Tuesday, July 23, 2019 -
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Bal Tashchit and the great food circle of life

WHAT if you knew you could heal the world by throwing your food away — in the right place?

It’s now possible for faith-based communities in about 30 of America’s larger urban areas to recycle and compost most or all of the food and packaging materials they generate, and create no-waste celebrations — which satisfies those key Biblical environmental principles, “don’t waste” (Leviticus) and steward the earth (Genesis).

For most of human history, we have been grinding up the earth’s resources and throwing them into garbage dumps. It’s all simply explained in Annie Leonard’s The Story of Stuff.

EPA waste statistics show that almost 80% of what we send to landfills as “garbage” shouldn’t be going there at all. Most, according to its 2007 report can still be recycled and re-used: glass (5.3%), metals (8.2%), plastics (12%), organics (31% — 12.5% food scraps, 12.8% yard trimmings, and 5.6% wood), and paper (33%).

This leaves policymakers asking themselves, “Why are we building and maintaining giant, expensive landfills, when only 20% of what our citizens throw away belongs there?”

Good question.

It’s more expensive to invest in waste than in diverting it for recycling and composting.

For all other species on earth, waste is food. For humans, it’s generally unusable and usually dangerous.

In Cradle to Cradle, William McDonnough and Michael Braungart make an eloquent call for us to re-design everything, and make it safe, long-lasting and recyclable.

EPA says we have made progress: Americans now recycle about 33% of municipal solid waste (MSW), up from less than 10% in 1980, and we’ve cut waste to landfill from 89% in 1980 to 54% now.

But we can do better.

MUCH of what ends up in the garbage today is food, the #2 item in most Jewish celebrations. While America’s organic waste recycling programs now capture about 64% of our landscape waste, they get less than 3% of our food scraps.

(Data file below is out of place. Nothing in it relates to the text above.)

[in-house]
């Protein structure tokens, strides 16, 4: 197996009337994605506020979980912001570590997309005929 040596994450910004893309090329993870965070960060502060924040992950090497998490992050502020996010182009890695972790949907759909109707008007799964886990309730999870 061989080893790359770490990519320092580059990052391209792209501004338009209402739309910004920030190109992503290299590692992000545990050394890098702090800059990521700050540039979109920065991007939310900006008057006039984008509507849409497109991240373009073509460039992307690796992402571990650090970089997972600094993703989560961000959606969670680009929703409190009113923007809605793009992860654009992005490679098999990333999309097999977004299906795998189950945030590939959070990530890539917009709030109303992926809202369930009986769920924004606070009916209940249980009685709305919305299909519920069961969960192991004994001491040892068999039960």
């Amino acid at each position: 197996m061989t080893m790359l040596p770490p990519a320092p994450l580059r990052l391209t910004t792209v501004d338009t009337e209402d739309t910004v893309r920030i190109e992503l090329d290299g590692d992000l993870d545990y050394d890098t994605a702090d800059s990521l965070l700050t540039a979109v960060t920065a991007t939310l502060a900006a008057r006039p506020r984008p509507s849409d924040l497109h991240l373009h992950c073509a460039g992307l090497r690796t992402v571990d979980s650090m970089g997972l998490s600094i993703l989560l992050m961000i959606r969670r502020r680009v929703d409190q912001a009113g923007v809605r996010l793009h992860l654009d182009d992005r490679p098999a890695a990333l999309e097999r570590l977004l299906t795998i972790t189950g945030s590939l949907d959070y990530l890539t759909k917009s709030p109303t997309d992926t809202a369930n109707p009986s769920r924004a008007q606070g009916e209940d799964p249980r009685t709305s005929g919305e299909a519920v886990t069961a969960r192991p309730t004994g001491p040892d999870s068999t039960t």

The advantage of diverting food into the organic waste stream go beyond bal tashchit and tikkun olam.

Within 90 days, the waste is transformed into compost, which we can use to grow new food and landscapes. On top of that, diversion saves money.

To encourage recycling and composting, cities and towns charge lower collection fees for them than for garbage. And since at least half of the waste usually generated by any Jewish house of worship is food-related, we’re looking at significant annual savings for the congregation.

How do you connect your synagogue or temple to organic waste collection? Check Biocycle’s “Find a Composter” listings.

If yours is one of the lucky localities, ask your local waste management department how your congregation can participate.

When I learned five years ago that the City of Seattle would collect food and organic waste from our building, I initiated the “Potluck Project” in the church shared by Alki United Church of Christ (UCC ) and Kol HaNeshamah synagogue.

We already recycled glass, paper, metal and plastic.

Now, we could divert food scraps, paper and bio-degradable serving ware, stained pizza boxes and other food-related goods and packaging from the garbage.

I recommend the following suggestions:

1) Get your board or social action committee and congregants educated and involved;

2) Find places near the kitchen where organic waste, recyclables and garbage can be collected; and outside, where trucks can pick them up;

3) Instruct your janitor about lining the collection and the cleanup and movement of full bags to outside containers;

4) Inform and instruct your caterers and other foodservice suppliers of your no-waste protocol;

5) Deputize high school and adult congregants as guardians of the earth to guide diners where to put organics, recyclables and garbage;

6) Supply your kitchen with the necessary bio-degradable or permanent plates, cups, napkins, and cutlery and bio-degradable liner bags for waste cans;

7) Announce your new no-waste plan in your synagogue newsletter and in event planning packets for upcoming dinners and celebrations.

OUR UCC/KHN partnership gets more than “twice the bang for our buck” because the co-op pre-school, garden club and other organizations that meet in the building also participate in the no-waste foodservice program.

Our single action ripples far beyond us.

Other temples, synagogues and churches in Seattle, Seattle U, and the U of Washington and growing numbers of organizations are also going no-waste throughout the US.

And we expect that number to grow.

My Grandma Sonia used to say, “Eat for your health!”

She’d probably be surprised to learn that I could keep myself and the earth healthy by throwing the food away, too.

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